BACKGROUND: Many individuals at risk for HIV may be reached through active TB case finding interventions in areas with highly prevalent co-epidemics of TB/HIV. METHODS: We analyzed data from a cluster-randomized trial of 2 TB case finding strategies: facility-based screening and contact investigation of newly identified TB cases. In both arms, on-site rapid HIV testing was offered to all contacts older than 18 months who did not self-report HIV-positive status. Those who were HIV infected were referred appropriately. All contacts 15 years and older were included in this analysis. RESULTS: Among 2179 contacts identified, 50% (1092) accepted HIV testing and counselling, of whom 6.3% (68) tested HIV-positive. Contacts who were unemployed [adjusted prevalence ratio (aPR) 1.14, 95% confidence interval (CI): 1.04 to 1.25], had not been to a clinic (aPR 1.09, 95% CI: 1.02 to 1.18) or HIV tested (aPR 1.25, 95% CI: 1.14 to 1.39) 6 months before, and those reporting gastrointestinal symptoms (aPR 1.22, 95% CI: 0.98 to 1.52) and genitourinary symptoms (aPR 1.30, 95% CI: 1.17 to 1.45) were significantly associated with accepting HIV testing. Women [adjusted odds ratio (aOR) 2.19, 95% CI: 1.26 to 3.81], individuals with a past history of tuberculosis (aOR 1.96, 95% CI: 0.93 to 4.14), and those not HIV tested 6 months before (aOR 2.20, 95% CI: 1.28 to 3.79) were significantly associated with testing HIV-positive. CONCLUSION: Offering HIV testing in the context of active tuberculosis case finding represents an opportunity to identify a large proportion of previously undiagnosed individuals with HIV in a population that might otherwise not seek testing.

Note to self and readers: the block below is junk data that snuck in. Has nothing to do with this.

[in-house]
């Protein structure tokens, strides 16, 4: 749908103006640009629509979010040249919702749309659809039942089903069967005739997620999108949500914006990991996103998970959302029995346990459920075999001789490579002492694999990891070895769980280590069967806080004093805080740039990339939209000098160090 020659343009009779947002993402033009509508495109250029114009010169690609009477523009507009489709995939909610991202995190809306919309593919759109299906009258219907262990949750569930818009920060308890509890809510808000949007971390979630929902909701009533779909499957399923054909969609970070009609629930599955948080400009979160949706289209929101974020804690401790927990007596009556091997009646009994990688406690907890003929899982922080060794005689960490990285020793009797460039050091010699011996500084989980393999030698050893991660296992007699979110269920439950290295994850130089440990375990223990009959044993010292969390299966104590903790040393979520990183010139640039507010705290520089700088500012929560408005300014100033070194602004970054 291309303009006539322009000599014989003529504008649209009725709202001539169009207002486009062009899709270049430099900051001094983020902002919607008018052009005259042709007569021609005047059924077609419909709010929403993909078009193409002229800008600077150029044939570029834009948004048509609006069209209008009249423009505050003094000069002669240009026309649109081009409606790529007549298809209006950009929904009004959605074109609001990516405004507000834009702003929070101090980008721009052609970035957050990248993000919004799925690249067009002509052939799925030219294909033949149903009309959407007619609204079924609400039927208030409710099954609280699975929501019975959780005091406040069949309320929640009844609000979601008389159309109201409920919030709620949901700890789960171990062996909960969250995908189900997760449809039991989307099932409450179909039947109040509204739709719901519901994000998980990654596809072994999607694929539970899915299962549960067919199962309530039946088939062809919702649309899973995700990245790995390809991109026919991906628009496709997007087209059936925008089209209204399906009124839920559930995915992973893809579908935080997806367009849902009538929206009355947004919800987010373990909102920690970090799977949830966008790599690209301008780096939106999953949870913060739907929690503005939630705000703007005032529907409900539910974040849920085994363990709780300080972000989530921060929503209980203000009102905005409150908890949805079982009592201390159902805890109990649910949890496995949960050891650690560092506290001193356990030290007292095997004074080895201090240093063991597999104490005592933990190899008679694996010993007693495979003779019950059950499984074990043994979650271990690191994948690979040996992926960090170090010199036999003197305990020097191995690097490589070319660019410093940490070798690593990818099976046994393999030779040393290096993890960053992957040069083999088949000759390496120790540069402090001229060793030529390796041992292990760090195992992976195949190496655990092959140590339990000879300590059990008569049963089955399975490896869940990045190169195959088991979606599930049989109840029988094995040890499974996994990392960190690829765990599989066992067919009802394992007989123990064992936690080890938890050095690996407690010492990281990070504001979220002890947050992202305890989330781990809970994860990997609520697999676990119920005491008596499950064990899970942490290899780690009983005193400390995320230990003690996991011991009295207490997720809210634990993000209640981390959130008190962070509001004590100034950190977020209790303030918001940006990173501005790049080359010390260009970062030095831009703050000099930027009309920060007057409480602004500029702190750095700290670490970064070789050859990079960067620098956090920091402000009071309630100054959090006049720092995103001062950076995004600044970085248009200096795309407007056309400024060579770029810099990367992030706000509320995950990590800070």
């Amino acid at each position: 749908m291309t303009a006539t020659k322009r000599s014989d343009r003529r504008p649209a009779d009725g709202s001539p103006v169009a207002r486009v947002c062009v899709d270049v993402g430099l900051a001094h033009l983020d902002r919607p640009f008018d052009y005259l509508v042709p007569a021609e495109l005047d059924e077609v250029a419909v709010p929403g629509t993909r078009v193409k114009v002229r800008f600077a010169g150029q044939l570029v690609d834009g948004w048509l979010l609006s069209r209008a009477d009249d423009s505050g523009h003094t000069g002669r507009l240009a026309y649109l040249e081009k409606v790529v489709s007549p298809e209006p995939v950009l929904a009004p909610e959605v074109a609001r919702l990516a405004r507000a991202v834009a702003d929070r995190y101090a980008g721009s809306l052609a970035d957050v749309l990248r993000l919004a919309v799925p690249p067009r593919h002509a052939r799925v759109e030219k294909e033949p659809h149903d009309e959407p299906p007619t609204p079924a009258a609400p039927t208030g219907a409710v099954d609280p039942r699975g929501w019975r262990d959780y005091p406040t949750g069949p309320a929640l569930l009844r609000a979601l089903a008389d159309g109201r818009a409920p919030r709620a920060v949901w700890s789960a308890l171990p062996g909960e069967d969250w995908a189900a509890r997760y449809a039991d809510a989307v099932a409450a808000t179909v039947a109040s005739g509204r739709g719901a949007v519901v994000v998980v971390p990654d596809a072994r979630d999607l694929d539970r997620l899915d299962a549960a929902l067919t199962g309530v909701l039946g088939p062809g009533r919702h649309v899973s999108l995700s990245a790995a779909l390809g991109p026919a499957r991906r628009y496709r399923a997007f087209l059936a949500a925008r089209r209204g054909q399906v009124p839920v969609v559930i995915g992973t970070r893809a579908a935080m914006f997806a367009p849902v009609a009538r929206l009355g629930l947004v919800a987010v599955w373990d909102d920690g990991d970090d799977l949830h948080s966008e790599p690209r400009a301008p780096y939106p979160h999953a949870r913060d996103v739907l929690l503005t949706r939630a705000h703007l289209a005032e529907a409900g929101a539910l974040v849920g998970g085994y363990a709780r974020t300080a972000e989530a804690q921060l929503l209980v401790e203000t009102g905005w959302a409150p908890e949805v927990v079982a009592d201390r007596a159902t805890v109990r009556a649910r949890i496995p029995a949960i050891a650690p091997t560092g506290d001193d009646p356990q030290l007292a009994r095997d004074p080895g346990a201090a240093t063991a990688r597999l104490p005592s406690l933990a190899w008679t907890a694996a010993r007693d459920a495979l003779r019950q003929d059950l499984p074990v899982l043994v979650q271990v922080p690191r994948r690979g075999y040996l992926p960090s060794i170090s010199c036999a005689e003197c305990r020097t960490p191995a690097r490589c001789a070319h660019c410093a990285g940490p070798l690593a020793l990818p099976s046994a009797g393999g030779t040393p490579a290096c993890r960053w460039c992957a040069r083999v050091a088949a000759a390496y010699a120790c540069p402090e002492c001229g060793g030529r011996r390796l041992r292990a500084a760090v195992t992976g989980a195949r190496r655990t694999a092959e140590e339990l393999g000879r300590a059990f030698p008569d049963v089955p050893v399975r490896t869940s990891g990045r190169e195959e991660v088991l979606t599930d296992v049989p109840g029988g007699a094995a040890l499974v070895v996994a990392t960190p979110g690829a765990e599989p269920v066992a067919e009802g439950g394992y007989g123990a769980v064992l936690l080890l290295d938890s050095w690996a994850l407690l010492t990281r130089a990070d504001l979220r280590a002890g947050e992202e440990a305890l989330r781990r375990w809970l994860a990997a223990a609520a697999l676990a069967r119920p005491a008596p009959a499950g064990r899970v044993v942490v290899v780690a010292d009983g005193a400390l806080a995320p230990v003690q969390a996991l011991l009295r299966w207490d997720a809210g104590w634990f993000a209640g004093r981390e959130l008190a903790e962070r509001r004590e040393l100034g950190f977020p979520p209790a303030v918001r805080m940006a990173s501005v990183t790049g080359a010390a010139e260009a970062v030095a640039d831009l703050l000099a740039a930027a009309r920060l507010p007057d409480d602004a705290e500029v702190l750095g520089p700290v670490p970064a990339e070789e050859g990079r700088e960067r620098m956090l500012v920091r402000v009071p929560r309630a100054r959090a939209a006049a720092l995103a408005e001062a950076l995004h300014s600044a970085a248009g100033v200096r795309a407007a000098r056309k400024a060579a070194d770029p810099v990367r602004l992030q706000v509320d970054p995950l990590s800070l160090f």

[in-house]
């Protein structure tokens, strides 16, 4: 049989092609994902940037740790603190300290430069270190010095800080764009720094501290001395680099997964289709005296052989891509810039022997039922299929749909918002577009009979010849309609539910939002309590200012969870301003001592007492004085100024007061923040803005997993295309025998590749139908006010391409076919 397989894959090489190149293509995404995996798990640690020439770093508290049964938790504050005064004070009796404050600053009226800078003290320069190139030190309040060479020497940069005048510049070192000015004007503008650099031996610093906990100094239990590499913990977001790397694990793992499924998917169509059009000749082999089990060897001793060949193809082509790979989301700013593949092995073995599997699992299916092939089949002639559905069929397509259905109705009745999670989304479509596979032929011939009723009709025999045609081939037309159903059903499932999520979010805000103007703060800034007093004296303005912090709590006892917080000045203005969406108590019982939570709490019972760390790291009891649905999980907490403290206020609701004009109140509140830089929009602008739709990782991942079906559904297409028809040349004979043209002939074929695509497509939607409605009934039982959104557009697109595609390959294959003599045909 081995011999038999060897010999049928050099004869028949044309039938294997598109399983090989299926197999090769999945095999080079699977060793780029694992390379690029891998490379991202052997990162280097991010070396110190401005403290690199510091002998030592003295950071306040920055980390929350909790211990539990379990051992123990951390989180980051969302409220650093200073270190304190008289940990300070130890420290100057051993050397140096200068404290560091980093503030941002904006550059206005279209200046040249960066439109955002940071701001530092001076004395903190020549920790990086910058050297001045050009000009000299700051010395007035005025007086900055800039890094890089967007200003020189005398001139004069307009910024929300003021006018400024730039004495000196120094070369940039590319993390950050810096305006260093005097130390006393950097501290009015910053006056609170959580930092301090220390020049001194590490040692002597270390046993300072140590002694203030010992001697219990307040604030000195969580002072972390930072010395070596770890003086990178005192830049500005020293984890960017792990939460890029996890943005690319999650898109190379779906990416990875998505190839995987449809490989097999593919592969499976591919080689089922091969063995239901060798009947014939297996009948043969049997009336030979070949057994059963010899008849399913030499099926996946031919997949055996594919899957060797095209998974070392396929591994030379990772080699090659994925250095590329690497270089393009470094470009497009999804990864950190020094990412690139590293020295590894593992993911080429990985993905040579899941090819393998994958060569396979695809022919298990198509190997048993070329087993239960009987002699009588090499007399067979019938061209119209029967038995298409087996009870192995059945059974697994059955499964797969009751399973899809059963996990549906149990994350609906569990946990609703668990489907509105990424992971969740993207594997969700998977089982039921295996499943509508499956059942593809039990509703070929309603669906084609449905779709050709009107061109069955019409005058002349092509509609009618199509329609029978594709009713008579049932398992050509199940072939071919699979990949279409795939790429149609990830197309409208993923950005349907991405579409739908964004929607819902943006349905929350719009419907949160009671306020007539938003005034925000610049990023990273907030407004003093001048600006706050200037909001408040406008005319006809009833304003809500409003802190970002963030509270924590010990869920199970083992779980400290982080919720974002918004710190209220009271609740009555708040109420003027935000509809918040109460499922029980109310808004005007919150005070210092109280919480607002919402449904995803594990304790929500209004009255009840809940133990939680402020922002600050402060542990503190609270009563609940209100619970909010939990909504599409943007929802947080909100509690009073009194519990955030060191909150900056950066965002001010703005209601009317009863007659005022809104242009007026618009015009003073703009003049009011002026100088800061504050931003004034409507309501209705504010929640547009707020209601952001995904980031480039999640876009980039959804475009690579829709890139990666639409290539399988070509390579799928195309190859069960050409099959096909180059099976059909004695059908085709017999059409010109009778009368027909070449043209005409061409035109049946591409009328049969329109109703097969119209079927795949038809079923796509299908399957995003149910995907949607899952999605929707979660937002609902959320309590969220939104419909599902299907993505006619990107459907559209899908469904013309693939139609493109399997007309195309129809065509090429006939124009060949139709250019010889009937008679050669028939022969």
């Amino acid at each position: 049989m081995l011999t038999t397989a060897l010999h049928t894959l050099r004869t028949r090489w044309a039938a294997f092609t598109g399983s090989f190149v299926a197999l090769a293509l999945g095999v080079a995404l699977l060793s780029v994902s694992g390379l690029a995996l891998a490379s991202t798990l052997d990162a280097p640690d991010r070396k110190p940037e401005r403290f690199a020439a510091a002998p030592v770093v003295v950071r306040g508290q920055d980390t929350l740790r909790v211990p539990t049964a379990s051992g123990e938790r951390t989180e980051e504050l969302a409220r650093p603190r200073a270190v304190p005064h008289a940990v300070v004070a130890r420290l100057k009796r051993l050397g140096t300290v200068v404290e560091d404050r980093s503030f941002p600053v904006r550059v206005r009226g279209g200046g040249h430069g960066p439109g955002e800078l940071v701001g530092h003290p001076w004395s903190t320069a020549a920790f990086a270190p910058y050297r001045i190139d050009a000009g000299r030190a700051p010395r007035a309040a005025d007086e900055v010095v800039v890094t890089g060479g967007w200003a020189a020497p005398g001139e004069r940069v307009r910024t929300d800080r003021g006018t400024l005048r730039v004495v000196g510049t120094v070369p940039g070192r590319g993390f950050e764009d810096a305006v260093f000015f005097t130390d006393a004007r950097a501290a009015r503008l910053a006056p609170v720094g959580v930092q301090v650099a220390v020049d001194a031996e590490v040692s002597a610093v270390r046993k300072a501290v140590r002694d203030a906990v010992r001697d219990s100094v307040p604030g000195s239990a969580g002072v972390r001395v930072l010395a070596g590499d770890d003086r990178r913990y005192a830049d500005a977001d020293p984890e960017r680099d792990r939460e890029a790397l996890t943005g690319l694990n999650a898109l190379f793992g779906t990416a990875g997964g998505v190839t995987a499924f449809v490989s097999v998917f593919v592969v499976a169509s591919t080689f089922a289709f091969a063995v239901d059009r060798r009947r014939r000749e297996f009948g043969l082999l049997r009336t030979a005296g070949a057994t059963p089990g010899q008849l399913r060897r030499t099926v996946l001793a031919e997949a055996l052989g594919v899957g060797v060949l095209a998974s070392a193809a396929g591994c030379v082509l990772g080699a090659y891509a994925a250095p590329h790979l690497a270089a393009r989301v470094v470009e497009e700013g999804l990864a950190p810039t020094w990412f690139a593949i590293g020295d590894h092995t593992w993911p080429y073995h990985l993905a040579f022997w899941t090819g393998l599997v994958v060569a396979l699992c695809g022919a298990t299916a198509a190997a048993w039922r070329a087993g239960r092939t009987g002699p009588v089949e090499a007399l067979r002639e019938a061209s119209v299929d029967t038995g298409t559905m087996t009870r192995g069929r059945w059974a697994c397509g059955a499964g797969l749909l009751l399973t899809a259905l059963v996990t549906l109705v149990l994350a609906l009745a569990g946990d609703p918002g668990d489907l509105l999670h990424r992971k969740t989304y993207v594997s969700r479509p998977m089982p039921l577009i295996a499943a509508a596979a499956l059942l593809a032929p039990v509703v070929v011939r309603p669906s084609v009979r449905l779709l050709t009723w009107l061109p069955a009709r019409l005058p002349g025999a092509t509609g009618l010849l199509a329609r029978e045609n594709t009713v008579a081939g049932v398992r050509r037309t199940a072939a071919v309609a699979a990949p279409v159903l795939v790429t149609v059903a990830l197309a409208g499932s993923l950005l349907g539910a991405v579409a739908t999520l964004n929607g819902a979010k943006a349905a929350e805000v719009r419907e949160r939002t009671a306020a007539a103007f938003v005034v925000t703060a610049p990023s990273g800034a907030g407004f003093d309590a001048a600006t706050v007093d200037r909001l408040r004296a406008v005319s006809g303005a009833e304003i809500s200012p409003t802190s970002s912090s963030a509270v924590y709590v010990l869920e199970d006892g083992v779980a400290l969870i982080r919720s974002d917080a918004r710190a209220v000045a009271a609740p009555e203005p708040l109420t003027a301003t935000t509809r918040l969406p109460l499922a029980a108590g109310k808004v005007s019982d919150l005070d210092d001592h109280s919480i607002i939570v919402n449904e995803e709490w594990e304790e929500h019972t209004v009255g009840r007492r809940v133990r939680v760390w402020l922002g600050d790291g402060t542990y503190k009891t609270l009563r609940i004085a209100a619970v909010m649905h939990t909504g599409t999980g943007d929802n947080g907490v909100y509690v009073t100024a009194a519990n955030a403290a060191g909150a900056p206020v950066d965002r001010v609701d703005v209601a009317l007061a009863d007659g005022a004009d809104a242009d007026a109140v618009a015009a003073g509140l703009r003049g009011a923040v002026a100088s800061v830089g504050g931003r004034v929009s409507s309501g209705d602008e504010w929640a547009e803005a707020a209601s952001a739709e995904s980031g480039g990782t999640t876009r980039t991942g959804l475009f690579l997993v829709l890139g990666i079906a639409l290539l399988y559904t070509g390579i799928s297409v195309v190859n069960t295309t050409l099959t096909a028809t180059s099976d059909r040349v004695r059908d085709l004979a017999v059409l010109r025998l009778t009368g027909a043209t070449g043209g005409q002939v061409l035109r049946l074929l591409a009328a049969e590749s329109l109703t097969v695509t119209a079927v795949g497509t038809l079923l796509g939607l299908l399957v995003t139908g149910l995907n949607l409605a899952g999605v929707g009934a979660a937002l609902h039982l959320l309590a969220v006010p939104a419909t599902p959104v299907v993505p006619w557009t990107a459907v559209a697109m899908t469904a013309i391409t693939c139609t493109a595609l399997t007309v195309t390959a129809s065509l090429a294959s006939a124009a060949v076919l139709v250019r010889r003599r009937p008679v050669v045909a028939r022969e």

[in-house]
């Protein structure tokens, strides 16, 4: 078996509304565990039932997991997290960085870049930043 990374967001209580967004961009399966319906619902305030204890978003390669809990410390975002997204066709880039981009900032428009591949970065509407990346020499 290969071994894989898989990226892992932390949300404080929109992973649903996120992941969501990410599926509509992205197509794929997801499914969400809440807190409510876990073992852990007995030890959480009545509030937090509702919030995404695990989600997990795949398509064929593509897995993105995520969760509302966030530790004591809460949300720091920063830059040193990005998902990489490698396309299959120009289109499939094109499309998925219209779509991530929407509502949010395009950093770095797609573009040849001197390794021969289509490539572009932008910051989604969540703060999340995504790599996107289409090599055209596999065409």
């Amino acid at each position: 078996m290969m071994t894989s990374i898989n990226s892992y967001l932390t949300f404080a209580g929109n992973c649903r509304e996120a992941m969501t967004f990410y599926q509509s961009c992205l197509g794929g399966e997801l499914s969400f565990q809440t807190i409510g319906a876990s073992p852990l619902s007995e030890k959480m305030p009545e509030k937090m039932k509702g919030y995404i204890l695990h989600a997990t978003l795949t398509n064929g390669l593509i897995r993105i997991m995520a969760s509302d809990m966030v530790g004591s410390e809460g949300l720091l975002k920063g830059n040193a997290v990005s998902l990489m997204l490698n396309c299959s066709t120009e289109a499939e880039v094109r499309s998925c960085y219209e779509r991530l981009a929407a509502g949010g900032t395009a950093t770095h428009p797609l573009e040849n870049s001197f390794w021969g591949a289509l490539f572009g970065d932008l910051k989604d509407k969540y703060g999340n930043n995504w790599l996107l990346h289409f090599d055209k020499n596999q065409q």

|Original language||English (US)|
|Number of pages||5|
|Journal||Journal of acquired immune deficiency syndromes (1999)|
|State||Published - Dec 15 2020|
ASJC Scopus subject areas
- Infectious Diseases
- Pharmacology (medical)